January 20, 2022

Fitch Puts British Debt on Review for Downgrade

LONDON — Britain’s economic troubles took a turn for the worse on Friday as Fitch Ratings came a step closer to becoming the second agency to strip the country of its triple-A investment grade.

Fitch put the debt on watch for a possible downgrade just days after the release of gloomy government economic data. The figures showed that British debt would “peak later and at a higher level than previously expected by Fitch,” the agency said on its Web site.

The change came a month after Moody’s Investors Service lowered its investment rating for British debt, knocking it to Aa1 from Aaa, saying that one of the principal factors was the very slow pace of the British recovery.

Fitch said Friday that “the persistently weak performance of U.K. growth, in part due to European growth, has increased uncertainty around the U.K.’s potential output and longer-term trend rate of growth with significant implications for public finances.”

Credit downgrades together with a weaker economic outlook could prompt some holders of British bonds to sell their holdings. Government bonds have benefited from the economic turmoil in the euro zone, which had made them more attractive to foreign investors.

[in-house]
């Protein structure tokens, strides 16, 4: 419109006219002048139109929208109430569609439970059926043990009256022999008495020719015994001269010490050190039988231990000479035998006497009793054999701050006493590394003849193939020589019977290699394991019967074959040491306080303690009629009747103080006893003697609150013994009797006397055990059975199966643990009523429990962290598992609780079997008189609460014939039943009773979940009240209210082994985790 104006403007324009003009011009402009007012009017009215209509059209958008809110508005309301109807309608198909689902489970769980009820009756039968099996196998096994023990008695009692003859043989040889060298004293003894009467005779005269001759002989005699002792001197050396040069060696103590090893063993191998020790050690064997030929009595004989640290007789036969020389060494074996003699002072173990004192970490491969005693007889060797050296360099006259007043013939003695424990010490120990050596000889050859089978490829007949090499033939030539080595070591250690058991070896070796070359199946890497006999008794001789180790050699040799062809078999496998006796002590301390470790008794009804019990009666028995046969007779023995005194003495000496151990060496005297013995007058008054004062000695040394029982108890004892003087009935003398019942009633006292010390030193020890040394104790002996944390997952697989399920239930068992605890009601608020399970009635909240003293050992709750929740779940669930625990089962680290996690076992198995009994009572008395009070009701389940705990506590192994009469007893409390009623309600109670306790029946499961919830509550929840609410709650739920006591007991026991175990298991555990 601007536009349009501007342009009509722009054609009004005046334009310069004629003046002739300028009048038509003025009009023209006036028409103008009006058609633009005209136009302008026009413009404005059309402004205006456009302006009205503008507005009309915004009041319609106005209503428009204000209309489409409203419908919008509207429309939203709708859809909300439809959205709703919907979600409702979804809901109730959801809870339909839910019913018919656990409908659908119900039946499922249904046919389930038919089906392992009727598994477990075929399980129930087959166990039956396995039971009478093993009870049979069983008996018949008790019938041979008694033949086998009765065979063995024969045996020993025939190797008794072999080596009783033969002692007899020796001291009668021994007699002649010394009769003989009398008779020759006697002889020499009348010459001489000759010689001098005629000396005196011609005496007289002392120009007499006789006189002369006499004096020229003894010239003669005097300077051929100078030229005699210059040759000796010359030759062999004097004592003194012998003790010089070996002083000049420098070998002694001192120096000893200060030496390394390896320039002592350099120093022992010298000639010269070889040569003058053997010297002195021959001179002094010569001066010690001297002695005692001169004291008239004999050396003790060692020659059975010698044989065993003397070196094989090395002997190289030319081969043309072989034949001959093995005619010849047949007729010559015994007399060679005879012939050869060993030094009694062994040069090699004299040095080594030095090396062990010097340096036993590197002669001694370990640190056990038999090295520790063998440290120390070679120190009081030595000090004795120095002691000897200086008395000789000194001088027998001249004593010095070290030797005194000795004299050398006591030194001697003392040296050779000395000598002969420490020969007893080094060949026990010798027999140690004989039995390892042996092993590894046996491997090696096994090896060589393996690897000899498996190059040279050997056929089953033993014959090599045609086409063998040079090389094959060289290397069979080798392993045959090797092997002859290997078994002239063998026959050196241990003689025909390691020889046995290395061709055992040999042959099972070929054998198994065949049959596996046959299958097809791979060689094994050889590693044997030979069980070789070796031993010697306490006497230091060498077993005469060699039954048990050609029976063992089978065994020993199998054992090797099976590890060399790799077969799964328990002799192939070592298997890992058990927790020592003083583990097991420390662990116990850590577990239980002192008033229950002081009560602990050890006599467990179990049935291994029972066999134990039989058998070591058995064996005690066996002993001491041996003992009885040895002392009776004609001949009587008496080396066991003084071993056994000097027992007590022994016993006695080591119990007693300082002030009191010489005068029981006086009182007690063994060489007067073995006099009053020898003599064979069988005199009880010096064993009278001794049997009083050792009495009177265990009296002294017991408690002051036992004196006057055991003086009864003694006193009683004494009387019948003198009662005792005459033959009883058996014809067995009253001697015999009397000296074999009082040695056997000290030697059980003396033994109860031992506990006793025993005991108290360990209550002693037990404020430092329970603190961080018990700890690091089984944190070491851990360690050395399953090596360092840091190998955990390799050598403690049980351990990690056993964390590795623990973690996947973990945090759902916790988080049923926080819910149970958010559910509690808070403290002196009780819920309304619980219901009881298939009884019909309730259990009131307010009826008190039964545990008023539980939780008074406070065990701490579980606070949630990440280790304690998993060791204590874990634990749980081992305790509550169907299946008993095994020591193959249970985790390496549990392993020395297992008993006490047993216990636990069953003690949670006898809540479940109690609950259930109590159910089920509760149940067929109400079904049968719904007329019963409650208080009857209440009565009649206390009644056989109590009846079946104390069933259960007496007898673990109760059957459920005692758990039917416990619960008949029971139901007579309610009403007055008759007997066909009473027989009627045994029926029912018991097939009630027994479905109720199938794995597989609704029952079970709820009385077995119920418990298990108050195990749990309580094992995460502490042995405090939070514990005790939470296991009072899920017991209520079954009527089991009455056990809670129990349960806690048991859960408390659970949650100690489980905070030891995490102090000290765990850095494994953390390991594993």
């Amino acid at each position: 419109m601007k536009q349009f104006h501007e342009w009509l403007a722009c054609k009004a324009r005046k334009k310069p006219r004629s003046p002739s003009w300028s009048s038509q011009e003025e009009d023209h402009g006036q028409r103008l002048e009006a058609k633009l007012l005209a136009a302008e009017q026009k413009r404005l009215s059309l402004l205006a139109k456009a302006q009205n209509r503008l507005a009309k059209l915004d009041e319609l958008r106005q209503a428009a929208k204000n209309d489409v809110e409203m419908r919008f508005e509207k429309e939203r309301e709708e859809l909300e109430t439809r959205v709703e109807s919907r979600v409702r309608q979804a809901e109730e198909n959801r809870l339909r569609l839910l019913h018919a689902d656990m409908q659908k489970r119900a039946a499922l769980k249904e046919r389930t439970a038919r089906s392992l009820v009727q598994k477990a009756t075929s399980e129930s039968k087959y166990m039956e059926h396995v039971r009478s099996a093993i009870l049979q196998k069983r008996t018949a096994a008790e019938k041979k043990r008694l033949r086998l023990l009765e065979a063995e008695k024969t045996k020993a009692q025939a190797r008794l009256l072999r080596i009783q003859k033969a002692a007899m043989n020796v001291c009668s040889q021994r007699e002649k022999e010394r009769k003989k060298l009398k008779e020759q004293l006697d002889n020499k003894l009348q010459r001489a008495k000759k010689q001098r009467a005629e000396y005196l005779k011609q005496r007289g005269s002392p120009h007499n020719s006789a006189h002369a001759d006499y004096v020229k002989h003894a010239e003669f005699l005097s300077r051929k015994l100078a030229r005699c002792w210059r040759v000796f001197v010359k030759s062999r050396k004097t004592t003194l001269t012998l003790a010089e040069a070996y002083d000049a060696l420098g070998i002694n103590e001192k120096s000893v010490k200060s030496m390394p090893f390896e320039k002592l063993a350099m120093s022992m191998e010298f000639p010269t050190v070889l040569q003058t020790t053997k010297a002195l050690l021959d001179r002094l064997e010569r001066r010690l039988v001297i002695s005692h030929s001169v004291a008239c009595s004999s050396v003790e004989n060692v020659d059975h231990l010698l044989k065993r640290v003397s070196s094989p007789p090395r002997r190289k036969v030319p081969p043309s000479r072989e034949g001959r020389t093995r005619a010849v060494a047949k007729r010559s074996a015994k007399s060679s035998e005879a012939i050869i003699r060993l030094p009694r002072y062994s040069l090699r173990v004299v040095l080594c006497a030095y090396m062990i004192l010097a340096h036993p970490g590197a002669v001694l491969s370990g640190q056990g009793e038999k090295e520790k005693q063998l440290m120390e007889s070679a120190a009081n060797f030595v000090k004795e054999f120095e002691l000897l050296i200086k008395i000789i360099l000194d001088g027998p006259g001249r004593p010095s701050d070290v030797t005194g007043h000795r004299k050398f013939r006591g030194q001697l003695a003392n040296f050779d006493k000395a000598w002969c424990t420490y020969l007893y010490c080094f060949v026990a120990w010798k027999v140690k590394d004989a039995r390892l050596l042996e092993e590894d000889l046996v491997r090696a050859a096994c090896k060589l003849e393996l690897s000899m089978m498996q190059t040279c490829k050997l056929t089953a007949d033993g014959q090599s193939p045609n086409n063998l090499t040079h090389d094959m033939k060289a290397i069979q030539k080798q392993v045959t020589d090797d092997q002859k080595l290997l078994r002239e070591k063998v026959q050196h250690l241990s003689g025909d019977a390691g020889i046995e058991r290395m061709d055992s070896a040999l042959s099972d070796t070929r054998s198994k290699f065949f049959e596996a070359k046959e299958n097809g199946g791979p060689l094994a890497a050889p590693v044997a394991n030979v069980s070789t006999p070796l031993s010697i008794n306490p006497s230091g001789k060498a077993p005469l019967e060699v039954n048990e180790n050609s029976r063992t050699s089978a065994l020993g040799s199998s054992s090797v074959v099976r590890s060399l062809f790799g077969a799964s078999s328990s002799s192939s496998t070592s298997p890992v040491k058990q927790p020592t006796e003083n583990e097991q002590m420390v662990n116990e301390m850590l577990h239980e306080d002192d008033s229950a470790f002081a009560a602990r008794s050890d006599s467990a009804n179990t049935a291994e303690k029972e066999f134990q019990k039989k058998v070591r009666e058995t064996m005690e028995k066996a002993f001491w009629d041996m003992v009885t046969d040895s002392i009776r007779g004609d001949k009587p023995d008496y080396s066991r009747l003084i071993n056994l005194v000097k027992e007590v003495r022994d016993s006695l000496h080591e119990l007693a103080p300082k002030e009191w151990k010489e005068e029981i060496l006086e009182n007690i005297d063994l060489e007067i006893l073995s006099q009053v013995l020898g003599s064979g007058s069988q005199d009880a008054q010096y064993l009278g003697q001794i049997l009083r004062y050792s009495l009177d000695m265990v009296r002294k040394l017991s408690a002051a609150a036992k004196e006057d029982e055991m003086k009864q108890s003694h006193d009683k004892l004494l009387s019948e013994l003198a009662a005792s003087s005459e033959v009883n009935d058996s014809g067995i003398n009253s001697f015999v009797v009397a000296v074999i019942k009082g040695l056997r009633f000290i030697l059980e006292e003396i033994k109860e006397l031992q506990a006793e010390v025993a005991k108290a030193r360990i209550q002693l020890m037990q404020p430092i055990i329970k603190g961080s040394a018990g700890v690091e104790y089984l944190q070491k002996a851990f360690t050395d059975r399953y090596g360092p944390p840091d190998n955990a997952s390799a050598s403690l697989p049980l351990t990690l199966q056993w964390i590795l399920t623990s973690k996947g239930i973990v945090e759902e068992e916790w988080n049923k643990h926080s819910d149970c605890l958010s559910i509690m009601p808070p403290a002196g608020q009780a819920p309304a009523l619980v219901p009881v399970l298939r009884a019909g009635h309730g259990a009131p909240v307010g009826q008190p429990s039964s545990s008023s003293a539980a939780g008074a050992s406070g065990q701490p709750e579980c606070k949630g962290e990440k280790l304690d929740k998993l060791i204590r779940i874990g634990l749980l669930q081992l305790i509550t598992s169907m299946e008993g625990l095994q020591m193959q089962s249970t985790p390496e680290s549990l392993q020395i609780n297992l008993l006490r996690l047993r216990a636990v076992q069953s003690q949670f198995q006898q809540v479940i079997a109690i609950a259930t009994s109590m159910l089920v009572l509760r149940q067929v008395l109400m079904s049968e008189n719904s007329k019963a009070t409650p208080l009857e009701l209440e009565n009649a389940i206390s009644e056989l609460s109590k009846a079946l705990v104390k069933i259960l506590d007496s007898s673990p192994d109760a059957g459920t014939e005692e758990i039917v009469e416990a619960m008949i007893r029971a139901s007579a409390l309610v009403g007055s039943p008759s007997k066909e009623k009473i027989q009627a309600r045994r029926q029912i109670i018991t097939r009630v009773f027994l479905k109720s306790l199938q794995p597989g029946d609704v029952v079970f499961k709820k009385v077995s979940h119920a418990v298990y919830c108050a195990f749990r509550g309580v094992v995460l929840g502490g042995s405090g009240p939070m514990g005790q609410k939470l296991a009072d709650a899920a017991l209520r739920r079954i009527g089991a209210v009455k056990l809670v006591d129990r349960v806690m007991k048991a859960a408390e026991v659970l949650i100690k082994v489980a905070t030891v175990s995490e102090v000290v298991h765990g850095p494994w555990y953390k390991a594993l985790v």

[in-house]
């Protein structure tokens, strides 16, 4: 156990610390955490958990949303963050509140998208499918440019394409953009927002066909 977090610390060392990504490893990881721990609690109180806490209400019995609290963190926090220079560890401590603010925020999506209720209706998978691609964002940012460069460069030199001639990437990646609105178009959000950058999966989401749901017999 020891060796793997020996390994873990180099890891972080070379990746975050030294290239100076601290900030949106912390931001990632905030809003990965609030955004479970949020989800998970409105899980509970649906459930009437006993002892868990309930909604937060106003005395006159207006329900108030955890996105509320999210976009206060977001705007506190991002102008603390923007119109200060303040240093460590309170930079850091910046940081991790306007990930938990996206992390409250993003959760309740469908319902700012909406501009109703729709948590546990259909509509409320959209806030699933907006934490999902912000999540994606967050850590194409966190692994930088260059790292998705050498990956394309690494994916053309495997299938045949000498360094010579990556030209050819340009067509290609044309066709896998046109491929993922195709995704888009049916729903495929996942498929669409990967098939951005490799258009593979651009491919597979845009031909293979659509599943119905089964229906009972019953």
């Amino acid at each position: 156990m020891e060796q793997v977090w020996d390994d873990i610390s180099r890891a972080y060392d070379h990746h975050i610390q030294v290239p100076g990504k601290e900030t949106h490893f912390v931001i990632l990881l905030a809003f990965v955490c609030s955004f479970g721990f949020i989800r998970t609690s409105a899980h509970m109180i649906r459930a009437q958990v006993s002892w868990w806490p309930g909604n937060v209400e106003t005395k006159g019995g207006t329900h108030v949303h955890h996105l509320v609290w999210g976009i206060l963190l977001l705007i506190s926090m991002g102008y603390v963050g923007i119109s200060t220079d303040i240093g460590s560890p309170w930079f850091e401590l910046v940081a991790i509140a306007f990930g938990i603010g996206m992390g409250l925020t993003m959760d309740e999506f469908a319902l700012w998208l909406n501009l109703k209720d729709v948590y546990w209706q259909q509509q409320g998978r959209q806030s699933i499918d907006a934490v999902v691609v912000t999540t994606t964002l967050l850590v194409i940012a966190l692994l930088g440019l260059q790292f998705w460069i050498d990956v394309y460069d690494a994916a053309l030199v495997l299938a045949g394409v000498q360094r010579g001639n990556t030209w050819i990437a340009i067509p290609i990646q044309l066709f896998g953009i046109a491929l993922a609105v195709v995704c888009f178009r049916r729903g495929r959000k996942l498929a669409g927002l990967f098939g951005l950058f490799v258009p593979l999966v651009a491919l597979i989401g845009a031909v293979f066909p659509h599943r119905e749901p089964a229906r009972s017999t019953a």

The Fitch announcement followed a gloomy speech by George Osborne, the chancellor of the Exchequer, in Parliament on Wednesday. He said that economic conditions remained difficult and that it would take longer than expected to meet his debt-reduction target.

Citing figures from the Office for Budget Responsibility, an independent economic forecasting group, he said the British economy would grow 0.6 percent this year, half of the 1.2 percent forecast earlier. Growth next year is expected to be 1.8 percent, down from a previous estimate of 2 percent, according to the office.

Public-sector net debt as a percentage of gross domestic product would start falling only in the fiscal year ending in 2018. That is a year later than Mr. Osborne forecast in December, when he pushed the goal back to 2017 from 2016.

To help generate growth, Mr. Osborne pledged to divert some of the proceeds of a far-reaching cost-cutting program to lend to home buyers, helping them with deposits for newly built houses. He is also relying on the Bank of England to keep interest rates low for longer even as inflation continues to hover above the central bank’s 2 percent target.

Mr. Osborne is relying on the Bank of England and the housing market to help create the economic upturn he needs to meet his debt targets.

He played down the importance of the Moody’s downgrade, saying it was just another sign of how important its deficit-cutting strategy was. Moody’s decision was “disappointing news,” he said, but it also showed that “Britain cannot let up dealing with its problems” and that “if we abandon our commitment to deal with that debt problem, then our situation will get very much worse.”

Landon Thomas Jr. contributed reporting.

Article source: http://www.nytimes.com/2013/03/23/business/global/fitch-puts-british-debt-on-review-for-downgrade.html?partner=rss&emc=rss

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